If someone _is_ going to do this, I have one more suggestion that I didn't raise last time around, because I don't want to argue for it, but for completeness:
Briefly: add if and while clauses to the for statement; redefine comprehensions as nested for loops.
The basic problem is that Python comprehensions map to arbitrarily nested for and if statements, and there's no way to add "while" semantics cleanly with another nested statement.
If you look at the languages that have while clauses, this is not how their comprehensions work.
Some of them, they have nested loops only, but each loop has optional modifiers that Python's don't: an if or when clause that filters, a while clause that terminates early, maybe unless and until clauses that do the same but with negated conditions (although until has a choice between doing the last iteration or not doing it). This allows for everything you can do in Python except multiple if clauses on the same for clause (which are usually better rewritten with and--or, when that's too unwieldy, you probably shouldn't have been writing it as a one-liner).
In others, there's a single loop, but it takes nested iterable expressions, so you only get one set of modifiers for all of the iterables.
Others just don't have any syntax for nested iteration at all; you have to turn it upside-down and use the outer loop as the iterable for the inner loop.
This would have another minor arguable benefit. Every once in a while I see some code like this:
for x in (x for x in xs if f(x)):
... because the writer didn't think long enough to realize he doesn't need the comprehension. This code is obviously a lot better as:
for x in xs if f(x):
But that example shows exactly why I don't think this is worth arguing for. The same code is even better as:
for x in xs: if f(x):
And that brings us back to the reason Clojure, Racket, etc. have clauses on their for loops: Because they don't have loop statements, they have a loop function. (Well, usually it's a macro that quotes the arguments so you don't have to lambda all your expressions into functions, and to allow you to avoid at least one excess repetition, but let's ignore that.) The when and while clauses are just keyword arguments to the function. More generally, they encourage or require you to write everything as a complex expression, which is the exact opposite of what Python encourages.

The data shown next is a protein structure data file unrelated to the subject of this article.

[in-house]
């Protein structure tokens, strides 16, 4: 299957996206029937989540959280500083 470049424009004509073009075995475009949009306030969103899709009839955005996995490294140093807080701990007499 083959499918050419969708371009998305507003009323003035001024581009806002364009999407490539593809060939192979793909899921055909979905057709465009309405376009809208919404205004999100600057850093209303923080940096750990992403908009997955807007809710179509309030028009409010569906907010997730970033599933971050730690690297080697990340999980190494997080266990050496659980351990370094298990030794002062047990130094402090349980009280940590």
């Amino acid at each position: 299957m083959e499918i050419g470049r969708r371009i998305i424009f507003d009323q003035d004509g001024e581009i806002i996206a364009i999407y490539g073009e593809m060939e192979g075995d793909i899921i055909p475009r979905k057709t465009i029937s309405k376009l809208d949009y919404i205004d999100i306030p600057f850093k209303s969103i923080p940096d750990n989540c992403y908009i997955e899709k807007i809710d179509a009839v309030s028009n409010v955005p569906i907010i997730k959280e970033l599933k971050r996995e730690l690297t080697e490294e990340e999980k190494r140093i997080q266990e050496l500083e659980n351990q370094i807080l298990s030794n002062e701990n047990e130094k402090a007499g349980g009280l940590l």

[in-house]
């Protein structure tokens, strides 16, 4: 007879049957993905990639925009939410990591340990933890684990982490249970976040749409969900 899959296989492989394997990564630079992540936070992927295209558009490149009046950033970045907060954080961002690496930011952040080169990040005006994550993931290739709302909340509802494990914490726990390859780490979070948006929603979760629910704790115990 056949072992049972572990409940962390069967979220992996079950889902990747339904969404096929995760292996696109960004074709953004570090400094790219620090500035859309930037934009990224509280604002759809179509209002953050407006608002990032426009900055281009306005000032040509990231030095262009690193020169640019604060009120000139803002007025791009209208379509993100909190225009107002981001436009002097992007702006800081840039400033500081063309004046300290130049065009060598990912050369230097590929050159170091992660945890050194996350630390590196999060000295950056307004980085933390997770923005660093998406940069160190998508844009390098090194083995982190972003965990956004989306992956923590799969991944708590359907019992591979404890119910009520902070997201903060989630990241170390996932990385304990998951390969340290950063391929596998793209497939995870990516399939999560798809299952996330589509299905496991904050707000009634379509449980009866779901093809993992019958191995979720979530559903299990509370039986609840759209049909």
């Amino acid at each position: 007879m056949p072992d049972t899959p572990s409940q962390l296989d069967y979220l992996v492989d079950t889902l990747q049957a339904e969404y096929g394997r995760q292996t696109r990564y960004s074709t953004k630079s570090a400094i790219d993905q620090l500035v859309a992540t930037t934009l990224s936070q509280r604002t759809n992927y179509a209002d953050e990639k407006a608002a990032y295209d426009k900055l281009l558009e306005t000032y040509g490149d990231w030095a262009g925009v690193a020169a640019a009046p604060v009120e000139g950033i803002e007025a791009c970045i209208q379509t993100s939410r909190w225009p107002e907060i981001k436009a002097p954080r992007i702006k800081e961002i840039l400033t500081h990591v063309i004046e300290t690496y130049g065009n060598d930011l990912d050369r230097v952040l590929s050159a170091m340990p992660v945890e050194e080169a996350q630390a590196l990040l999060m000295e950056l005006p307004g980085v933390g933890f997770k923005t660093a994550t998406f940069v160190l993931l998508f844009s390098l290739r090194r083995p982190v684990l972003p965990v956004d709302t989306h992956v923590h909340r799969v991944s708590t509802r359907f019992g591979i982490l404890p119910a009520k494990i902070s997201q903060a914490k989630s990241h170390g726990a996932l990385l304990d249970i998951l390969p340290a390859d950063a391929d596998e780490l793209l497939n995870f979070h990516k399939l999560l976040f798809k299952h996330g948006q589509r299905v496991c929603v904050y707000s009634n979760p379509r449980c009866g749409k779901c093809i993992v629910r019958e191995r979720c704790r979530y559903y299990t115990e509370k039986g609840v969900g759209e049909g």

Still, just because the idea comes from languages that are very different from Python doesn't necessarily mean it wouldn't fit; after all, that's how we got comprehensions in the first place.
Sent from a random iPhone
On Nov 21, 2014, at 8:36, Ethan Furman email@example.com wrote:
On 11/21/2014 08:22 AM, Andrew Barnert wrote:
Maybe what we need to do is update PEP 3142, gathering all of the alternative ideas, and expanding on the rationale, so Guido can reject that, and next time this comes up, everyone will have something to read before having the same arguments about the same proposals?
Are we accepting nominations? I have the perfect fellow in mind. :)
(And in case Chris decides to nominate me in retaliation, I decline. ;)
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